Rightwing Populism: Your Climate Change Non-Solutions
- April 05, 2019
There are many urgent reasons to oppose the rightwing populist movements that are gaining ground across Europe and beyond: their racism and hostility to minorities, their anti-Muslim bigotry, their authoritarianism, their incipient fascism, their hostility to democracy, the antisemitism that so often seeps through their opposition to ‘globalism’.
But there is another reason that tends to get less consideration. At a time when humanity is facing multiple threats from global warming, catastrophic biodiversity loss, and mass extinctions, the growth of rightwing populism is pretty much the last thing we need.
These movements are dominated by climate change denialists who believe that climate change is a leftist/liberal concoction and another manifestation of ‘fake news’ that deserves only contempt and derision. As usual the tone has been set by Trump. Not only has Trump repeatedly mocked climate change science in his tweets and public statements; he has also undermined the attempts by his predecessors to reduce emissions nationally and sought to derail the search for international mitigation and adaptation.
Other rightwing movements have taken a similar position. In Brazil, Jair Bolsonaro has appointed a foreign minister who thinks that climate change is merely ‘dogma’ and a ‘cultural Marxist ploy.’ In the UK, UKIP has described climate change as ‘one of the biggest and stupidest collective misunderstandings in history.’
The Alternative for Deutschland (AfD) has described carbon dioxide as ‘not a pollutant, but an indispensable component of all life’ and claims that ‘ the IPCC and the German government are suppressing the positive effects of CO2 on plant growth and thus on global nutrition.’
The least that can be said about these observations is that they are not helpful. Their knuckledragging imbecility is partly due to ideology; these movements hate anything that smacks of leftism, and they also despise the ‘global elites’ that are supposedly imposing climate change emissions targets etc over the interests of the nation, through international institutions such as the EU, the United Nations and the IPCC.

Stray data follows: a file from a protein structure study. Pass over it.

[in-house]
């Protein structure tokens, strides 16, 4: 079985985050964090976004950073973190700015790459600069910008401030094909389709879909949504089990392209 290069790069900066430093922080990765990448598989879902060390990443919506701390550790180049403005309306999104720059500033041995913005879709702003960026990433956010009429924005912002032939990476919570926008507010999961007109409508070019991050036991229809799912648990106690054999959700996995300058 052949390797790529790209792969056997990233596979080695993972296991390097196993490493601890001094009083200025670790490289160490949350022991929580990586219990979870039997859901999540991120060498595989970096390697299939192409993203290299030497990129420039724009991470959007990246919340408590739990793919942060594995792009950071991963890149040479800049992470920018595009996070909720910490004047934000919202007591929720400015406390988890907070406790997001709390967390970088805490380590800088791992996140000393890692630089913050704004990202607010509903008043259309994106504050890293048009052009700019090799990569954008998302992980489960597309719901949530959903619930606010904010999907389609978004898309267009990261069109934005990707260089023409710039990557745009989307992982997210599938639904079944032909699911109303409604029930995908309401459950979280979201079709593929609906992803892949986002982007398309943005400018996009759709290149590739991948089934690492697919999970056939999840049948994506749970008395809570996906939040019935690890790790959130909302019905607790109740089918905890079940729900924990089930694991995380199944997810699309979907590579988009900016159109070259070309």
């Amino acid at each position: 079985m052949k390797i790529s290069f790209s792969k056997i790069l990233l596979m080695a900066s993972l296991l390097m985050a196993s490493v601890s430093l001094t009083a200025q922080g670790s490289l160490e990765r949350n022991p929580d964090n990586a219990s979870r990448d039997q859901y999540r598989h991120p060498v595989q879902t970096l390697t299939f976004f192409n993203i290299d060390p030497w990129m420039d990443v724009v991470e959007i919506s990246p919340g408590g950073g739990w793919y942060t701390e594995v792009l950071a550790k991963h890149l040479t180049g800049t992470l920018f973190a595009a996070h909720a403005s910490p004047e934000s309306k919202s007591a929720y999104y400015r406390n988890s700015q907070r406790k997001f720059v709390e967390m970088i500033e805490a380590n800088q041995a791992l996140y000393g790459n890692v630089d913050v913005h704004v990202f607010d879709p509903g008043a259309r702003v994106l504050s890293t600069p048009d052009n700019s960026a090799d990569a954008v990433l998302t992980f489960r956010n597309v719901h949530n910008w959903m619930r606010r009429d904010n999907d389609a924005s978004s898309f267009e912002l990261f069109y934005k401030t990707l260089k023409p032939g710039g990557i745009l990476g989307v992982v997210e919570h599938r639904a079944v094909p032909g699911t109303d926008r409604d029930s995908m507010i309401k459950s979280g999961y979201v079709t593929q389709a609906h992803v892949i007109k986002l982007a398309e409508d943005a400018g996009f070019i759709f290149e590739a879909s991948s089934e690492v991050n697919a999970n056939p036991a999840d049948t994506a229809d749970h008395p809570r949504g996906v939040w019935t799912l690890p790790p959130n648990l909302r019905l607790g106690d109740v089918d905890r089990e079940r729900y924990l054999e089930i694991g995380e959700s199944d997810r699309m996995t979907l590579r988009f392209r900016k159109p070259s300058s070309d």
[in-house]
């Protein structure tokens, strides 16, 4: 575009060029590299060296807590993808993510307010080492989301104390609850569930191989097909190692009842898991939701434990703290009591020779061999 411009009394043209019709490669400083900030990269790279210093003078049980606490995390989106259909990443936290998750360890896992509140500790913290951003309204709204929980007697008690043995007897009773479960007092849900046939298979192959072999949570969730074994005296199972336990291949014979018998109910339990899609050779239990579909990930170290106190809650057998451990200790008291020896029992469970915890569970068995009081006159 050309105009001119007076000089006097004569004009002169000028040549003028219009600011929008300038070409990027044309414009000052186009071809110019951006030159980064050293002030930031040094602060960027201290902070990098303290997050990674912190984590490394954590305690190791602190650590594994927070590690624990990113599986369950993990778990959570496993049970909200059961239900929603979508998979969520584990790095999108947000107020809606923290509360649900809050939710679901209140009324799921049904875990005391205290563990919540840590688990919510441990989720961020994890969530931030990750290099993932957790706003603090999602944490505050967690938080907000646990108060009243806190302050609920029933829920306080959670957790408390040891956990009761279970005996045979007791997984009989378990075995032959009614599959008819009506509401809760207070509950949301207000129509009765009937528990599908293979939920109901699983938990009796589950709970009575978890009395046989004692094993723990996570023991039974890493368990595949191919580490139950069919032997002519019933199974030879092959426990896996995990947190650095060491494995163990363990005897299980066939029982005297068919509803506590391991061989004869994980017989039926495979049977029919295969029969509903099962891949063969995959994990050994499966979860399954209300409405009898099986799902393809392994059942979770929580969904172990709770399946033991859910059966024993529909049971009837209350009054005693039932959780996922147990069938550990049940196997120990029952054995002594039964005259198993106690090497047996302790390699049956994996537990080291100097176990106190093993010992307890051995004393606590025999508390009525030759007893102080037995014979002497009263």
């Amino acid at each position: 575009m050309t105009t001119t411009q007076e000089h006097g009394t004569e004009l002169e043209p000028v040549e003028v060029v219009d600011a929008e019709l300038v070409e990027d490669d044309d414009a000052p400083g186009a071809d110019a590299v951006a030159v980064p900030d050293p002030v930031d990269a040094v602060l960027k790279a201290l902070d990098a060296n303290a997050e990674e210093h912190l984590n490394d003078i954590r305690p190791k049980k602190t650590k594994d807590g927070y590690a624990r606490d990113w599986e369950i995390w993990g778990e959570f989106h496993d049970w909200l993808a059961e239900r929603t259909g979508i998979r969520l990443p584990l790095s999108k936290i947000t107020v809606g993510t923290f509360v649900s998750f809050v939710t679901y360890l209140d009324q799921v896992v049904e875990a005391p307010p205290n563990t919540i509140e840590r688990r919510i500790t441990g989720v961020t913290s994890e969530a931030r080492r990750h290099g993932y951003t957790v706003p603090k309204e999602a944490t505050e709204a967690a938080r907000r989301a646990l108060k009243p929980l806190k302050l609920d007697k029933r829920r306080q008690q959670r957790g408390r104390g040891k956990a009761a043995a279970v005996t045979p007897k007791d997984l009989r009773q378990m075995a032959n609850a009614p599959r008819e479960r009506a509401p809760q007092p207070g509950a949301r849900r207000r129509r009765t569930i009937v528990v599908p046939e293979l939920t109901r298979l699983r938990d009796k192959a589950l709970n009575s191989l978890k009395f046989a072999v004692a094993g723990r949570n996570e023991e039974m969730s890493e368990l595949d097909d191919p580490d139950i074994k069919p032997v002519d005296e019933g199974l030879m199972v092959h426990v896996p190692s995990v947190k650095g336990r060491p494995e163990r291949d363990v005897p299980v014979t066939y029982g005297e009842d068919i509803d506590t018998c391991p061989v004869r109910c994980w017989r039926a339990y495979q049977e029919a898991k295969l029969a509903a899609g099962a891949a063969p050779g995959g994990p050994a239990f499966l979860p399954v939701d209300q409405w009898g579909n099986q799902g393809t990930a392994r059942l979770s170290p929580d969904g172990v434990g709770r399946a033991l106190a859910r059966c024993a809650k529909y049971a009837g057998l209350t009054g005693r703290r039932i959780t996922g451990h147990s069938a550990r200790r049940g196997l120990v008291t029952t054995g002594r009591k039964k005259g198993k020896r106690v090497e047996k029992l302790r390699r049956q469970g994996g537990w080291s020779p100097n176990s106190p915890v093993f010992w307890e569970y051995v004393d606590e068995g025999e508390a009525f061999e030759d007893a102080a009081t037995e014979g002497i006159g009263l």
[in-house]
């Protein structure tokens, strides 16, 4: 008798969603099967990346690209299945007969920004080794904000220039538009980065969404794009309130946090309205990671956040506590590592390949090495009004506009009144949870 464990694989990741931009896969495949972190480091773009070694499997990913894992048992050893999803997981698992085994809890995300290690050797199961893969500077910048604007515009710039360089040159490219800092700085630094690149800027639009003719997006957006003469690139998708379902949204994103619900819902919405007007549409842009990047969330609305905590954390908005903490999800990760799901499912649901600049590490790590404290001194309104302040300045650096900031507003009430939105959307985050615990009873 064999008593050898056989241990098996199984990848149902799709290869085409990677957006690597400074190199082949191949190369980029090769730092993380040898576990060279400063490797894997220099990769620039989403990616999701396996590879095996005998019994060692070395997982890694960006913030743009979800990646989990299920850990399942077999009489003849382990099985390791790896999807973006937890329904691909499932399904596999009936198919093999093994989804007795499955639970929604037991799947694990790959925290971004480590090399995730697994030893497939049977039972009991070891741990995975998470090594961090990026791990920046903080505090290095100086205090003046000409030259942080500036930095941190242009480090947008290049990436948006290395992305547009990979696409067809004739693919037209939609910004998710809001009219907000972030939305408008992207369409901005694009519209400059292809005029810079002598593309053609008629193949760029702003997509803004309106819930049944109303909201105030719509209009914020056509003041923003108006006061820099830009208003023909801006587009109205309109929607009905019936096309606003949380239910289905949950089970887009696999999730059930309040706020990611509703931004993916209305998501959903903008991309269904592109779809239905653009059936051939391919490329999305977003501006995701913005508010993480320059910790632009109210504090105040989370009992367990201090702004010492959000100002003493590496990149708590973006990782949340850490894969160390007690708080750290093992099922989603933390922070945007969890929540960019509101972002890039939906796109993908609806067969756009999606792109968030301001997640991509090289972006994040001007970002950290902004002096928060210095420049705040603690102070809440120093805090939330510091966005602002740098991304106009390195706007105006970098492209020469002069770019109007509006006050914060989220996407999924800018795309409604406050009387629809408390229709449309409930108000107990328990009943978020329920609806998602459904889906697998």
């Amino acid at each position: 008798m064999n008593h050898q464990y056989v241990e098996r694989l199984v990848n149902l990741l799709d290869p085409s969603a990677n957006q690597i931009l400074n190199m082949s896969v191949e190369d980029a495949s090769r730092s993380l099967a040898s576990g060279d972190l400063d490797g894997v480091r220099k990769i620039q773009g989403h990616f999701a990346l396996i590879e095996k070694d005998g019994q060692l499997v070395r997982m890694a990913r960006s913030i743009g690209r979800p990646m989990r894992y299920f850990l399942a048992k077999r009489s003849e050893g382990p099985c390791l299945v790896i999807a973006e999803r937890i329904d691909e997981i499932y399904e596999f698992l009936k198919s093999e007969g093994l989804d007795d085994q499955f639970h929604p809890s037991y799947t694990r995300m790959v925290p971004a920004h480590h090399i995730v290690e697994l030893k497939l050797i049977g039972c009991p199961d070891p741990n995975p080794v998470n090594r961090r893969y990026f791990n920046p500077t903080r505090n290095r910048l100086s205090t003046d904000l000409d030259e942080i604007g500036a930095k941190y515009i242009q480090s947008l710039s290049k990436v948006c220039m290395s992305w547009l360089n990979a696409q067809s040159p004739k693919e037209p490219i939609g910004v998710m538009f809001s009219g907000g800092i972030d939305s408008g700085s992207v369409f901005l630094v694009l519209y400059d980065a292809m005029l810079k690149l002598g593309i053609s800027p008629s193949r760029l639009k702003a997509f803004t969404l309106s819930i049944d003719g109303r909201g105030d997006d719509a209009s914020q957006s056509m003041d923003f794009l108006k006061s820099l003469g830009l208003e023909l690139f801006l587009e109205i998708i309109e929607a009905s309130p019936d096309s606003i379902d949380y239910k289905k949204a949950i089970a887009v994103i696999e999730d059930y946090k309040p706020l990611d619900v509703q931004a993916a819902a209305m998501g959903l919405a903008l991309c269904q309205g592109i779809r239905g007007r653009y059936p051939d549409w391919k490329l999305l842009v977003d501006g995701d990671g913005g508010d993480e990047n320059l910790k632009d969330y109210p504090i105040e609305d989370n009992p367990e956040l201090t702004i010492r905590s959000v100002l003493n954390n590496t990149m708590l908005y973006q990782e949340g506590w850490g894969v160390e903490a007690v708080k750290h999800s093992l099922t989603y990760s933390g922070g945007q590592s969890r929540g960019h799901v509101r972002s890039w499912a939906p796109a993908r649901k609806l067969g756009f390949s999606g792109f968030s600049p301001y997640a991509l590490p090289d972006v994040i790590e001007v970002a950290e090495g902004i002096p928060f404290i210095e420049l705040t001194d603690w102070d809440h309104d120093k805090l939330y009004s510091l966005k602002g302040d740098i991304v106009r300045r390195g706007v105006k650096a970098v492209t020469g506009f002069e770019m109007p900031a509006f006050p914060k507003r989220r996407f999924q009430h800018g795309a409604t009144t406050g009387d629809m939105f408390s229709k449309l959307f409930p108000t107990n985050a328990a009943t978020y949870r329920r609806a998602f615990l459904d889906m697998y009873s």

Sometimes there are financial and material reasons for their denialism. Back in 2009 Trump once accepted that climate change was real, and caused by human activity. Now he doesn’t, and he has done pretty much everything the oil, gas and coal companies that funded his campaign have asked him to. In Brasil, Bolsonaro has given a boost to the agribusiness industry that donated heavily to his campaign.
More often than not economics and ideology overlap. In Poland in 2016 the Law and Justice Party’s former environment minister Jan Szyszko – a former forester – authorised logging in the Bialowieza forest, one of the last of Europe’s primeval forests, and rejected international protests which had transformed the forest into ‘ some kind of a flagship for the left-wing-libertine movement of Western Europe.’ By the time logging was halted last year – following pressure from the EU – 10,000 trees in the forest had been cut down.
Rightwing populist attitudes towards climate change and the environment are not entirely homogeneous. In Hungary Viktor Orbán’s Fidesz party has recognised climate change as an international problem and called for countries to reduce emissions. In Italy the League manifesto states that ‘man and environment are two sides of the same coin. Whoever fails to respect the environment fails to respect himself. Our task is to support the green economy, enabling research, innovation and the development of ecological work.’